In a meeting with MTMC officials in January, shipping executives agreed to work with MTMC to speed shipments.

    Cutting shipping times on maritime shipments is part of the Strategic Distribution Management Initiative, which is an effort by the U.S. Transportation Command and the Defense Logistics Agency to speed freight shipments.



    Last May, approximately 200 U.S. soldiers who were deployed to Bundase, Ghana, and Thies, Senegal, as a part of Operation Focus Relief, performed vision checks and provided marksmanship training to Ghanaian and Senegalese battalions in order to prepare them for future peace-enforcement missions. The operation was part of an initiative announced by President Bill Clinton in August 2000 to equip and train battalions from West African countries to conduct tactical operations up to the infantry company level.An optometrist from the Heidelberg Medical Activity performs an eye exam on a Ghanaian soldier. The exam resulted in the soldier receiving a pair of eyeglasses.

The majority of the deployed soldiers were assigned to the 3d Special Forces Group (Airborne) and the Army Special Operations Command, Fort Bragg, North Carolina. The remaining participants were Special Forces soldiers assigned to U.S. Army Europe.

In the photo at right, an optometrist from the Heidelberg Medical Activity performs an eye exam on a Ghanaian soldier. The exam resulted in the soldier receiving a pair of eyeglasses.

    A soldier in Ghana's 64th Infantry Regiment loads a magazine into his new rifle.A soldier in Ghana's 64th Infantry Regiment loads a magazine into his new rifle.


During the operation, more than 750 soldiers were screened by optometrists from the Heidelberg Medical Activity, and between 150 and 200 pairs of eyeglasses were provided to the future peacekeepers. The Ghanaian soldiers then put their improved vision to the test during marksmanship training, focusing on grouping shot patterns and zeroing in on targets by aligning the sights on the M16A1 rifle.

    The U.S. Army provided the Ghanaian and Senegalese soldiers with approximately 1,500 sets of individual equipment, including rucksacks, canteens, new uniforms, and boots. Other items of military hardware provided to both countries included light machineguns, 2½-ton cargo trucks, medical sets, and communications equipment. The deployment lasted approximately 10 weeks, with the U.S. forces redeploying in mid-August.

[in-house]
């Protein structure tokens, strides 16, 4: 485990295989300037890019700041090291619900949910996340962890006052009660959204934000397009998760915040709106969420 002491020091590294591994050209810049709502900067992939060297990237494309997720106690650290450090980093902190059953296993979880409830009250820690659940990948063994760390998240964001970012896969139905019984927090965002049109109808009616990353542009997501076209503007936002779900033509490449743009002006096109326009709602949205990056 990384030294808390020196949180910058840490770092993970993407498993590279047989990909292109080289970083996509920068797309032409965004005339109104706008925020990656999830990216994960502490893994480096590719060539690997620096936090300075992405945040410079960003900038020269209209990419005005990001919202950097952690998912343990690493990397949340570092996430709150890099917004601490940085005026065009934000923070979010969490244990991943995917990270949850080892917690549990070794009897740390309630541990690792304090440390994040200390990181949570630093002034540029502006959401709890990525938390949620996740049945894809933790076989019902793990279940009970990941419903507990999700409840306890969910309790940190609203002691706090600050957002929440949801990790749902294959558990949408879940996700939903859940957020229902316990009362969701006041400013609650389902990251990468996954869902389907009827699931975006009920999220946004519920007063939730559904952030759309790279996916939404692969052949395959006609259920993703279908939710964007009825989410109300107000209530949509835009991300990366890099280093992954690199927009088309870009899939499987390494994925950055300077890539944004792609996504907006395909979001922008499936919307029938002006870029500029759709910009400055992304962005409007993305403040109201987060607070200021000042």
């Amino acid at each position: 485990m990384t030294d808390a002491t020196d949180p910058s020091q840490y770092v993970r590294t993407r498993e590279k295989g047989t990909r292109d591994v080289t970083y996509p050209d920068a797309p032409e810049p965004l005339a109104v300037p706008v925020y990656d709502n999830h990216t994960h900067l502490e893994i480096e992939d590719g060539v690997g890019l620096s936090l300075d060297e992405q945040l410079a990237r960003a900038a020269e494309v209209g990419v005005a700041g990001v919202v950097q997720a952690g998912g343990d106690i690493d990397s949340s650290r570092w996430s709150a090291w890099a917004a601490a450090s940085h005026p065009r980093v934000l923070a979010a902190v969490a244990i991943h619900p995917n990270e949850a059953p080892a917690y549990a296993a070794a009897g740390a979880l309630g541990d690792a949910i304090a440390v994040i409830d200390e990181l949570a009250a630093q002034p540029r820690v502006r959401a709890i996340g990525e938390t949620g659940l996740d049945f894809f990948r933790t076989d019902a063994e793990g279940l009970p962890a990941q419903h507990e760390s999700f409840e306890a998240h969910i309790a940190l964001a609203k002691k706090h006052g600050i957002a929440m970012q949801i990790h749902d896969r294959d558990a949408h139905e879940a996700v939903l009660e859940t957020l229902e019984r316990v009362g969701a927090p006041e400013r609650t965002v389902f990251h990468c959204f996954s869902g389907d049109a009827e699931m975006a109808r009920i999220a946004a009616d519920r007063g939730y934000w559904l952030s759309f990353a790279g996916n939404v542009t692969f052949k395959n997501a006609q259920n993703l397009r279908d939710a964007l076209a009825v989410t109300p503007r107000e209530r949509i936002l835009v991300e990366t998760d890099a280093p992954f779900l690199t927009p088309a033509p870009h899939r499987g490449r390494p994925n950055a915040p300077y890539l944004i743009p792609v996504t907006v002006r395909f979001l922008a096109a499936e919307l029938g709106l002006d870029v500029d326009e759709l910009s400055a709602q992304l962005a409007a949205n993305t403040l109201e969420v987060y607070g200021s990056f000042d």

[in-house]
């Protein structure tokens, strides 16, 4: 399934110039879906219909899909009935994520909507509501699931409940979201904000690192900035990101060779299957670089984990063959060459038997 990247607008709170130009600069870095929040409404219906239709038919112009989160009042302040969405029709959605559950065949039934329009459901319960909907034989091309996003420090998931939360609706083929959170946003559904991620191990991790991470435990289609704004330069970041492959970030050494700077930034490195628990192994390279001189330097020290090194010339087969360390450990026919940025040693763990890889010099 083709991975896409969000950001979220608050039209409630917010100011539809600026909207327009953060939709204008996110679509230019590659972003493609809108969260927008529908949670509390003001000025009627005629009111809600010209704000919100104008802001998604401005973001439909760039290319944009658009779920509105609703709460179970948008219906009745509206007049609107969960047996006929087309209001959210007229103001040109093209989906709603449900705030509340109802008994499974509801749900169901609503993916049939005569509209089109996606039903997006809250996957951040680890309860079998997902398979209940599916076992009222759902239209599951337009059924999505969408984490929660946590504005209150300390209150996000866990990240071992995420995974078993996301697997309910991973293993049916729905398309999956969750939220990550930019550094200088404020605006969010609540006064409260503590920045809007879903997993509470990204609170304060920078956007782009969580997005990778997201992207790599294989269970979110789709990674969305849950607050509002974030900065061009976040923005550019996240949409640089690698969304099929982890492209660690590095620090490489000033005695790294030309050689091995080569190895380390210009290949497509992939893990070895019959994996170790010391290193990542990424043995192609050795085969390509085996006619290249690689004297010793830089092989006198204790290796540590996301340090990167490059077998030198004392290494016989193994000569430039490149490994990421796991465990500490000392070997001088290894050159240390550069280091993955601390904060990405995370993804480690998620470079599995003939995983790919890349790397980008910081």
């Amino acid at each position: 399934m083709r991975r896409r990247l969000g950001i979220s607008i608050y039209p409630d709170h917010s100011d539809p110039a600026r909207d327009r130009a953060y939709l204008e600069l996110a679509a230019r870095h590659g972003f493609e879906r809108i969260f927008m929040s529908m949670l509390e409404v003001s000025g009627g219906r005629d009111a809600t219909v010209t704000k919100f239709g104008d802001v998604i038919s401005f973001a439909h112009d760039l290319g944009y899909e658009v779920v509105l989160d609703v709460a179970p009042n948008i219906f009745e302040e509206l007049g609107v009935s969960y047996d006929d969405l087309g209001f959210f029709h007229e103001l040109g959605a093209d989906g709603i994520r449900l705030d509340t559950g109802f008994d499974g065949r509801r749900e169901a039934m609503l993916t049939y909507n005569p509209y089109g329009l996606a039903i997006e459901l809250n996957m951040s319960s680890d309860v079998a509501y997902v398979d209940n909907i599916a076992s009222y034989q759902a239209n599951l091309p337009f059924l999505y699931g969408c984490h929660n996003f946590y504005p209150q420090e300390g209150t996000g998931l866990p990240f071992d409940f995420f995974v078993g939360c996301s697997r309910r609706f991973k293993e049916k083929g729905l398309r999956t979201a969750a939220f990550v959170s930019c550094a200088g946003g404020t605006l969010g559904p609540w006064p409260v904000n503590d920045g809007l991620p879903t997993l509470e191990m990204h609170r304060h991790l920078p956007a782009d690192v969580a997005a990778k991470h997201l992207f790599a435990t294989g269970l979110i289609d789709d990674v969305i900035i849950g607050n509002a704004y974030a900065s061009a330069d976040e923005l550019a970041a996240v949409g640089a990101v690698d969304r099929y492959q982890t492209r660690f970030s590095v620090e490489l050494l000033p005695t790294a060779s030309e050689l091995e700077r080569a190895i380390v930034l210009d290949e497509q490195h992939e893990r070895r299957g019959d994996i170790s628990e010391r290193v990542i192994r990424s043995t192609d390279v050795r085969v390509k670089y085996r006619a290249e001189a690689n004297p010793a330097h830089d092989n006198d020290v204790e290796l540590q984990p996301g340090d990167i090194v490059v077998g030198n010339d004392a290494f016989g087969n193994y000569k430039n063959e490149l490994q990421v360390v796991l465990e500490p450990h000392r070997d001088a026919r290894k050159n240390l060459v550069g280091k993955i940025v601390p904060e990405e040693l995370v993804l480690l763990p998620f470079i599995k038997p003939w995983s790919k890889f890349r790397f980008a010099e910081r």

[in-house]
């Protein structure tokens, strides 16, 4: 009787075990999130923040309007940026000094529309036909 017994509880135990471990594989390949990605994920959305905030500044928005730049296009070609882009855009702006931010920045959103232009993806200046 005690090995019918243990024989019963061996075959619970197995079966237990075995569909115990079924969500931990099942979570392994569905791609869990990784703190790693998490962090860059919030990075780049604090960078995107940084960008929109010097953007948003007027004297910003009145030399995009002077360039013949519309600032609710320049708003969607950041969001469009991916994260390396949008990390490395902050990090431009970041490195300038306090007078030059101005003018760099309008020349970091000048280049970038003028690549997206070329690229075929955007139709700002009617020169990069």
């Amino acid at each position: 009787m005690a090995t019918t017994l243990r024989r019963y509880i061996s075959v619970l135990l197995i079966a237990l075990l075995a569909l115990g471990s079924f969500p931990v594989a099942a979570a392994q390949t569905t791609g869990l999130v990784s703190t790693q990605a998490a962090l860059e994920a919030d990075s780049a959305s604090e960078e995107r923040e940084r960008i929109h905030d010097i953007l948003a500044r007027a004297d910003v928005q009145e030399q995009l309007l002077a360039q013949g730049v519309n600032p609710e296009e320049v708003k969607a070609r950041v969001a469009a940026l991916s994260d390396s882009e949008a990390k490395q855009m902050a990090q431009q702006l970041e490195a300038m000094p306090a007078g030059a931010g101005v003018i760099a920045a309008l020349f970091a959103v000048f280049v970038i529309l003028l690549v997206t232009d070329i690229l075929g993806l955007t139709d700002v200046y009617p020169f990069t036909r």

SOLE—the International Society of Logistics—will hold its 4th Annual Professional Development Workshop and Technical Conference 11 through 13 April 2002 at the Holiday Inn Hampton Hotel and Conference Center in Hampton, Virginia. The theme of the conference is "Logistics: Beyond 2002." The conference offers logisticians an opportunity to present professional papers that showcase new concepts, innovations, and changes in approach or evaluation techniques and individual success stories in any area of logistics. One- or two-page abstracts of papers proposed for presentation at the conference should be sent not later than 1 November to: Eric R. Nelson, 106 Wharf Row, Yorktown, Virginia 23665. Abstracts also can be sent electronically to For more information and conference registration forms, visit the SOLE Mid-Atlantic Log web site at


AH-64 Apache helicopter partially dismantled and shrink-wrapped.

In May, 30 AH-64 Apache helicopters were partially dismantled, shrink-wrapped, and towed from the Army airfield in Sandhofen, Germany, to the nearby NATO barge site in Lampertheim, Germany, to begin a land and sea journey to the United States. The helicopters had flown to the airfield from various locations. In Lampertheim, the helicopters were loaded on barges to be shipped to Rotterdam, The Netherlands. There, they were transferred to a ship headed for Charleston, South Carolina. After a major overhaul, which is expected to take about a year and cost $15 million per aircraft, the helicopters will be returned to Europe. The shipping operation was managed in Germany by the 2/502d Aviation Regiment.